Generally, a Bouvier is happy as long as he can be close to his owner. In the house, he is usually quiet and non-destructive, sheds little, and adapts easily to domestic routine. But despite this versatility, the Bouvier is most certainly not a breed for everyone. Not only must owners be prepared to meet their dogs' mental and emotional needs, they must also be willing to commit to maintaining the Bouvier's distinctive signature coat.

Show Bouviers are usually groomed by professional groomers or handlers. Grooming is an important aspect of conformation-show preparation and takes a great deal of experience and expensive equipment. However, it takes dedication to maintain even a companion dog's coat. This needs to be brushed and combed out once or twice a week. And the beard (which dips into and drags through everything) may also need to be washed with a damp cloth. If the dog is a house dog, every two or three months he must be bathed and his coat clipped to the characteristic Bouvier outline. If he is groomed regularly from puppyhood, he will not mind being handled on a regular basis. Find someone experienced with the breed to help you learn to do a utilitarian clip for yourself, or be prepared for the considerable expense of taking the dog to a grooming salon. Make sure that the groomers you consult actually have experience grooming Bouviers, or (as I found out to my chagrin,) your dog may come home looking like an old man in pyjamas.

However, it isn't just his coat that makes a Bouvier a challenging breed to own. Before you settle on a Bouvier as your next dog, do go to a few dog shows and meet some of the breeders and their dogs. Breeders are absolutely passionate about their breeds and most have dedicated their lives (and all their money-for there's very little money in dogs) to producing only the most physically and mentally sound specimens. Buy your puppy from a reputable breeder and you will get all the support and help you could possibly need to raise a wonderful companion, as well as a mentally and physically sound dog.

A well-bred Bouvier is calm, alert, intelligent and supremely confident. But all of these terms fail to convey the essence of this breed's character or the range of an individual's personality-a subtle blend of sensitivity and courage, tenacity and outright stubbornness, aloof reserve and dedicated loyalty. A Bouvier will never accept servitude and he requires an owner who is willing to be a partner rather than master. His strength, size, gruff appearance, intelligence, fidelity to his master, and attachment to the family with whom he lives, make him an extraordinary guardian, protector and companion-and an enormous responsibility. But if you have the time and energy that this breed requires and you find yourself inclined toward a Bouvier, you may find yourself joining the ranks of Bouvier addicts: never again will you settle for less-and like someone once said about potato chips, you probably won't be satisfied with just one!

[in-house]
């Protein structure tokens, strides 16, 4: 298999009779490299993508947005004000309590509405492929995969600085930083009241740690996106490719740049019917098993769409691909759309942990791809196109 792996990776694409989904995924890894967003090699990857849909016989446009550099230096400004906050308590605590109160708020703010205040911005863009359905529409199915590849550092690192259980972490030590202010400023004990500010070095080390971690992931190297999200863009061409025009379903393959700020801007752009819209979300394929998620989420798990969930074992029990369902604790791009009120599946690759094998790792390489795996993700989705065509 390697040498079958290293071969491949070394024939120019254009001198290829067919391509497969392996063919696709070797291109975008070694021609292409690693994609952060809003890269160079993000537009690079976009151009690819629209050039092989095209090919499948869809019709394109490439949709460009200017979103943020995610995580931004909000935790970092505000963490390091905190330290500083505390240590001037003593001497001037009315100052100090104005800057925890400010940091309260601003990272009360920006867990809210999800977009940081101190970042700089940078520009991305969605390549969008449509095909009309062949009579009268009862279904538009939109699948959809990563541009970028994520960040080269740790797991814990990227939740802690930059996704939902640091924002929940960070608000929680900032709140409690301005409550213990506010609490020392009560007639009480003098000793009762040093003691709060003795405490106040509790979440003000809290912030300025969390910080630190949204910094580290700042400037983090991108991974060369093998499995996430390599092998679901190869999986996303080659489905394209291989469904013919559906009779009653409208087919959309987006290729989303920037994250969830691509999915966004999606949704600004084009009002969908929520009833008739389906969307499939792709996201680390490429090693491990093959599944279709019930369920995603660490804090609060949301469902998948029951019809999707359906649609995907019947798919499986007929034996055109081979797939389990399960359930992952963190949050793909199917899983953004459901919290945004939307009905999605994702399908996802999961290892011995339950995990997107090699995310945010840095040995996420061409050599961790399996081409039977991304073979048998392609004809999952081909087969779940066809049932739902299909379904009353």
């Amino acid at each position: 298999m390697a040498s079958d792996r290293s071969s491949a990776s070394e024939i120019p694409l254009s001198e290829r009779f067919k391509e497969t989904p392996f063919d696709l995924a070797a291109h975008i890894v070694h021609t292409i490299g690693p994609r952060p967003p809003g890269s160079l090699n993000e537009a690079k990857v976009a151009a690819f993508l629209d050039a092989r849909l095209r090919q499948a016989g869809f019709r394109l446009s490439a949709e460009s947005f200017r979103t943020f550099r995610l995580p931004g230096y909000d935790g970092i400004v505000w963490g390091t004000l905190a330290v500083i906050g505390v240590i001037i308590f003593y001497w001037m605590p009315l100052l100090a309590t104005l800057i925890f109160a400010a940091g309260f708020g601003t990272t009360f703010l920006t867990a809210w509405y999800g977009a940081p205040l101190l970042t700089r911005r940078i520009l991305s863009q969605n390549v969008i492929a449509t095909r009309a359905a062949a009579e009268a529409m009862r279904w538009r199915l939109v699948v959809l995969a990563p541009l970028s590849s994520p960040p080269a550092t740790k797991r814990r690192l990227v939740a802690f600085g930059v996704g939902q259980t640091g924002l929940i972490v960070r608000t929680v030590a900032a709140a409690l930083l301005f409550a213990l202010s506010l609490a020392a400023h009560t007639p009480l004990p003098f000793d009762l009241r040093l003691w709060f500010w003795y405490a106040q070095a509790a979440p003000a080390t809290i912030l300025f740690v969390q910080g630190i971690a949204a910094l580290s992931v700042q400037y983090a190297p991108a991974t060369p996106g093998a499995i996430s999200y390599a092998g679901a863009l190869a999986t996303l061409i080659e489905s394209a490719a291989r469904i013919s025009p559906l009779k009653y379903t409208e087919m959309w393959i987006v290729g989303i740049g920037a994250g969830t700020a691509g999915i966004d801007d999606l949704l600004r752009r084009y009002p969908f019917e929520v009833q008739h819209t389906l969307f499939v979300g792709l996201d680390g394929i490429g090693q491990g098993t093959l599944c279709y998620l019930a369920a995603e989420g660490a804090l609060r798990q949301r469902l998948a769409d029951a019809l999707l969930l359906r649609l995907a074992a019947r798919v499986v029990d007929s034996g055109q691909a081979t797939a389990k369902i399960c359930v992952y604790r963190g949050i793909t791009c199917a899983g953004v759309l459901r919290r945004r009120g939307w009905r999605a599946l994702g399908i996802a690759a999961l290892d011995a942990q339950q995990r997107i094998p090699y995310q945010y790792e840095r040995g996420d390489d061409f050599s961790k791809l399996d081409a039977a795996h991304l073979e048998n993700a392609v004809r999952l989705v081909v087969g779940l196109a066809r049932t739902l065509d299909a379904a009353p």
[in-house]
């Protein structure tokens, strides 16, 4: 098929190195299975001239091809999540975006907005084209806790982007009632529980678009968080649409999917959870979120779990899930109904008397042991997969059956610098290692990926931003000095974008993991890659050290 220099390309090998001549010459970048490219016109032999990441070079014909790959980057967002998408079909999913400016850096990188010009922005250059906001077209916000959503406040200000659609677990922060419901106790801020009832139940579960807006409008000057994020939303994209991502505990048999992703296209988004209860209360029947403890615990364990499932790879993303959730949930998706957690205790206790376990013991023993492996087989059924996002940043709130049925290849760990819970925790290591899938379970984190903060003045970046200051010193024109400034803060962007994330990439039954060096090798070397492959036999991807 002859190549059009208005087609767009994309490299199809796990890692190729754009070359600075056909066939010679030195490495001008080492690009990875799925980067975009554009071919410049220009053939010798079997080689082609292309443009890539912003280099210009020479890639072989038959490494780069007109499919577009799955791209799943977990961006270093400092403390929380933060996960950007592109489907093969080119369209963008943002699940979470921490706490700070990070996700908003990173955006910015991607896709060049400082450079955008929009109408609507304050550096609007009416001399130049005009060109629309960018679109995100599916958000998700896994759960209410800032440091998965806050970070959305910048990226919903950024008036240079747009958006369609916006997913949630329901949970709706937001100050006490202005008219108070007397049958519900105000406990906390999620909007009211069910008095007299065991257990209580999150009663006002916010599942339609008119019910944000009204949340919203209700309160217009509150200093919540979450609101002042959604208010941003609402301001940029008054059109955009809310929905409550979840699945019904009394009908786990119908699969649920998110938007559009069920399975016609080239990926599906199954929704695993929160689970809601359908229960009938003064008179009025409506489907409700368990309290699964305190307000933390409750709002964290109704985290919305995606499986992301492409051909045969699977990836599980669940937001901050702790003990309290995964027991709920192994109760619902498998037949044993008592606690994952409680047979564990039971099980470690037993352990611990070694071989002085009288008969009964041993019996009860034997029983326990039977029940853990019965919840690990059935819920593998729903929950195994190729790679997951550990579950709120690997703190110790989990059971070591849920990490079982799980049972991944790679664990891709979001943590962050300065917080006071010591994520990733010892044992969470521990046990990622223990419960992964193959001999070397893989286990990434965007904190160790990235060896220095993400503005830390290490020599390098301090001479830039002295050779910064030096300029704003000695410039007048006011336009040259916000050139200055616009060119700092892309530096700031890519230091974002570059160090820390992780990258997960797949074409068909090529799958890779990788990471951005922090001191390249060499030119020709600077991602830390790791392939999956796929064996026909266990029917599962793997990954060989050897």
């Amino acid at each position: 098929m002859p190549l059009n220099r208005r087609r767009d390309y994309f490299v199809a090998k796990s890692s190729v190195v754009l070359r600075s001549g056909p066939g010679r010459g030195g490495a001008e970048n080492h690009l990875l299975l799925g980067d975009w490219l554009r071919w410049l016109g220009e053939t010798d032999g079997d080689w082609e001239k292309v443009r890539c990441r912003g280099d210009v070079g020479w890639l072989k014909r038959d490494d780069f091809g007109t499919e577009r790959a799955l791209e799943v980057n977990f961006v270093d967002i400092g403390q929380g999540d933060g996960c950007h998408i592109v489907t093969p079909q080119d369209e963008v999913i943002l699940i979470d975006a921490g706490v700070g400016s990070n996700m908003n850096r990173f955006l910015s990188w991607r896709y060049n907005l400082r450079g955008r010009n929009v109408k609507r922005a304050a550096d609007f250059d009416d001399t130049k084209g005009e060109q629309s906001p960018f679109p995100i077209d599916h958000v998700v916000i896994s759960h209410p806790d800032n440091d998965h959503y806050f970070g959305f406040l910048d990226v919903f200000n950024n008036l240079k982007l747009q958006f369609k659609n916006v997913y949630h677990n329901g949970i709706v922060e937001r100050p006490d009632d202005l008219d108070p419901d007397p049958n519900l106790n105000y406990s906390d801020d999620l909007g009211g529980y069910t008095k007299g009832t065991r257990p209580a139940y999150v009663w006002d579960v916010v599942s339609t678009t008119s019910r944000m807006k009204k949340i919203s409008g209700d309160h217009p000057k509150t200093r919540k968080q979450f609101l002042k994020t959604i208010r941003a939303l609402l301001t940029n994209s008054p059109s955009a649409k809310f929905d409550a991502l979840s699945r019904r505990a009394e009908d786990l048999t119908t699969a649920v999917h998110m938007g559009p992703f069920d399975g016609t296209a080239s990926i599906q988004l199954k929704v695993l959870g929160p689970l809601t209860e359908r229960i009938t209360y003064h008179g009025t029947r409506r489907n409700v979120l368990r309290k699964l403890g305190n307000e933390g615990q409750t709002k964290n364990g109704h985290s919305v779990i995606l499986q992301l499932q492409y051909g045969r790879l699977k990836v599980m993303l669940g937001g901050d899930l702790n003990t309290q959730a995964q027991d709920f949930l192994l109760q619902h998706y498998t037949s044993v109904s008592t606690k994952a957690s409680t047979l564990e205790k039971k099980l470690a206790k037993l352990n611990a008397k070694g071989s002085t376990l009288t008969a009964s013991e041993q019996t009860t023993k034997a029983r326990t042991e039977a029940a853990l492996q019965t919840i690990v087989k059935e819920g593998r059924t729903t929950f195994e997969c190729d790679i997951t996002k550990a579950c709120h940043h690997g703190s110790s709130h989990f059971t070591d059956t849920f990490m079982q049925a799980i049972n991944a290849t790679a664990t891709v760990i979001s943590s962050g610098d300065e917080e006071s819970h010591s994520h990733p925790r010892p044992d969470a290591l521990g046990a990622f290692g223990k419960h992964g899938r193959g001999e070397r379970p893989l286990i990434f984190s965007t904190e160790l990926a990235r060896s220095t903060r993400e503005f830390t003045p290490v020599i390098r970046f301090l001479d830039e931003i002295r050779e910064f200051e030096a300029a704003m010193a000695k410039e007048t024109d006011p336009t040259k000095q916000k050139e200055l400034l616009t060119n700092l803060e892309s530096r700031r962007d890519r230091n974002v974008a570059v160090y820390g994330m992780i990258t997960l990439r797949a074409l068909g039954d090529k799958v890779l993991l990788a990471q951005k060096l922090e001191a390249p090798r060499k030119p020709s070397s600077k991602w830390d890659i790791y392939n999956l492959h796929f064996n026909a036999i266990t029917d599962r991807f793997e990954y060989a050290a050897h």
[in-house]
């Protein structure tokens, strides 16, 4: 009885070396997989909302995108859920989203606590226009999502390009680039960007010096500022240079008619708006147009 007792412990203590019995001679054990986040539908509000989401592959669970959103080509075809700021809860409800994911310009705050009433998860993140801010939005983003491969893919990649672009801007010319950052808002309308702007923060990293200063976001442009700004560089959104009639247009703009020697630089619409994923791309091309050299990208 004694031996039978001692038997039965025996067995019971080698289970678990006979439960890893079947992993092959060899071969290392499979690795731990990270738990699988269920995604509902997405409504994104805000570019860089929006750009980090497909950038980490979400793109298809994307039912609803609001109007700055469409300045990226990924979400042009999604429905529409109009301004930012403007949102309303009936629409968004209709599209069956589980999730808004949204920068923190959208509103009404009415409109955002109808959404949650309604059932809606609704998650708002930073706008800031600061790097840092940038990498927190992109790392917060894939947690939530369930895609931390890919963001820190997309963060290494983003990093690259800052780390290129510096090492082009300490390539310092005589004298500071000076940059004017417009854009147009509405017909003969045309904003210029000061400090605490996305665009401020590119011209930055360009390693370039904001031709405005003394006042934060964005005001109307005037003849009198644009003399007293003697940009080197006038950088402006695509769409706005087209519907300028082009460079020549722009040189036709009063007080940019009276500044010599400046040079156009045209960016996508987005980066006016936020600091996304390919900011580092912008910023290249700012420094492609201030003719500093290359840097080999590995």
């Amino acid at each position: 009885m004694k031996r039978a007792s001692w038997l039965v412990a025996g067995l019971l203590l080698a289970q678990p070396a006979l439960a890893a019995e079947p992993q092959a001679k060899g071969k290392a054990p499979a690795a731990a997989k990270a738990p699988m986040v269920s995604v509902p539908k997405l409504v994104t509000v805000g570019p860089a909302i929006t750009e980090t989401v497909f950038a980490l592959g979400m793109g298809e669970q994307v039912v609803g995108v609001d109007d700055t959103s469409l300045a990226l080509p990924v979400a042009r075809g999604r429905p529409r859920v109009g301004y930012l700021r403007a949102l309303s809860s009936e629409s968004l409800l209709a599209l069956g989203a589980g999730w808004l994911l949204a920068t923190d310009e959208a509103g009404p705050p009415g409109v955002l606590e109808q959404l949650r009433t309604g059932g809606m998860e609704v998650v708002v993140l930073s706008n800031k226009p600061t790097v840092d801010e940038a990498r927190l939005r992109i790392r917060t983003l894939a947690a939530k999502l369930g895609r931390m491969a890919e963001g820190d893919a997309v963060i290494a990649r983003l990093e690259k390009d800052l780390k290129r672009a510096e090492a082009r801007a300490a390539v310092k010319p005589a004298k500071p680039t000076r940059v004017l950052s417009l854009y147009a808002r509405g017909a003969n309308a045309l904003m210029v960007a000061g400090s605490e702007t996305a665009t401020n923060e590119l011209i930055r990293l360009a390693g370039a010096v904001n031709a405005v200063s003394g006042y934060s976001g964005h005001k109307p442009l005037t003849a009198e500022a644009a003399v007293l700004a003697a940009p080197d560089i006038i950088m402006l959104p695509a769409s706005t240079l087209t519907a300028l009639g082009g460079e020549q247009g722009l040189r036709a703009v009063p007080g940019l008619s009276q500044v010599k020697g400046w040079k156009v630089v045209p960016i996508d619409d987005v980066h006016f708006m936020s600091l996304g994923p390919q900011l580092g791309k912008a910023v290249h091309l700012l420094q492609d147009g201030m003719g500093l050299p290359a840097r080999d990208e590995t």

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Comments (3)

Was given my first Bouv, a short-haired, phenomenally intelligent lady my son named Candy. From her we bred a litter of 12 of whom 10 survived and one of whom we kept. Since then (1980) we have had a succession and now are servant to two superbright bitches, Thandi and Nina, and a breautifully natured male, Montmerency, Mongomery Montooth, otherwise known as Monty. Nina has much to say. Monty sings at the sound of bagpipes (anyone know why?) and Thandi says little but is the alpha female in the house, although my wife sometimes disputes this. She will occasionally wander outside in the winter rain and get the door closed on her. The other two in similar circs shout the odds. Thandi, on the other hand, will stand at the door and wait till someone notices she's not there. Not sure why. Perhaps she enjoys milking the guilt that follows. Your description above covers all the characteristics of the breed as we know them from Candy, Baloo, Kohla, Phoenix, Thandi, Bouvie (Thandi's sister) Nina and Monty as well as Monty's brother Rasta, and mother Nahla, whom we see regularly. Candy, I realise now, was by far the most intelligent of all and I still miss her desperately although she has long passed on. But our other children have all loved us as much as we have loved them. And still do.
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Mon, 11/19/2012 - 23:27
I was very touched by this beautifully written article. As I write this my Bouvier is laying across my legs. I had no idea what I was truly getting into when I purchased my dog. However, I can honestly say I believe the saying that goes "You don't get the dog you want, you get the dog you need"! The article was so well written in regards to the dog's temperament, personality and the commitment it takes to raise and own one. The more knowledge people have going into it the better! In my humble opinion there's not a better breed on the face of the earth. :)

Johnna Lowery
Wed, 07/16/2014 - 13:38

Dog of the Week!

Meet: Brody